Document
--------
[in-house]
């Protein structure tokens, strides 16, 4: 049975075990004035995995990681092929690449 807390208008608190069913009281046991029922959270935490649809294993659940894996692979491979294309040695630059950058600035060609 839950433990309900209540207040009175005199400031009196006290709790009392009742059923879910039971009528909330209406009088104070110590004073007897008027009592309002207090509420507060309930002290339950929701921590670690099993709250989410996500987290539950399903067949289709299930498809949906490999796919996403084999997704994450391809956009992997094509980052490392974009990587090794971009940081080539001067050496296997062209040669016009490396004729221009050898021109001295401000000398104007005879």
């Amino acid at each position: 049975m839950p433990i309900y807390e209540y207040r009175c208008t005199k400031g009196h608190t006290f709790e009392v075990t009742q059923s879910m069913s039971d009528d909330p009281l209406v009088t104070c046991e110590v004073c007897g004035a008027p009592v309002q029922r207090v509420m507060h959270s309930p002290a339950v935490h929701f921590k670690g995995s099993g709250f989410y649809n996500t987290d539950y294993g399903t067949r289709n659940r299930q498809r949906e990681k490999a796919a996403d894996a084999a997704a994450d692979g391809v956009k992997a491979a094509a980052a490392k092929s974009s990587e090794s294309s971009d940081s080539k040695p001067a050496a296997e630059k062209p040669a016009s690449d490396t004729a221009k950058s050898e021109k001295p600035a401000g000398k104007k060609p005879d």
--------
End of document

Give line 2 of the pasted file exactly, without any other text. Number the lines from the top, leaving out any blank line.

């Protein structure tokens, strides 16, 4: 049975075990004035995995990681092929690449 807390208008608190069913009281046991029922959270935490649809294993659940894996692979491979294309040695630059950058600035060609 839950433990309900209540207040009175005199400031009196006290709790009392009742059923879910039971009528909330209406009088104070110590004073007897008027009592309002207090509420507060309930002290339950929701921590670690099993709250989410996500987290539950399903067949289709299930498809949906490999796919996403084999997704994450391809956009992997094509980052490392974009990587090794971009940081080539001067050496296997062209040669016009490396004729221009050898021109001295401000000398104007005879």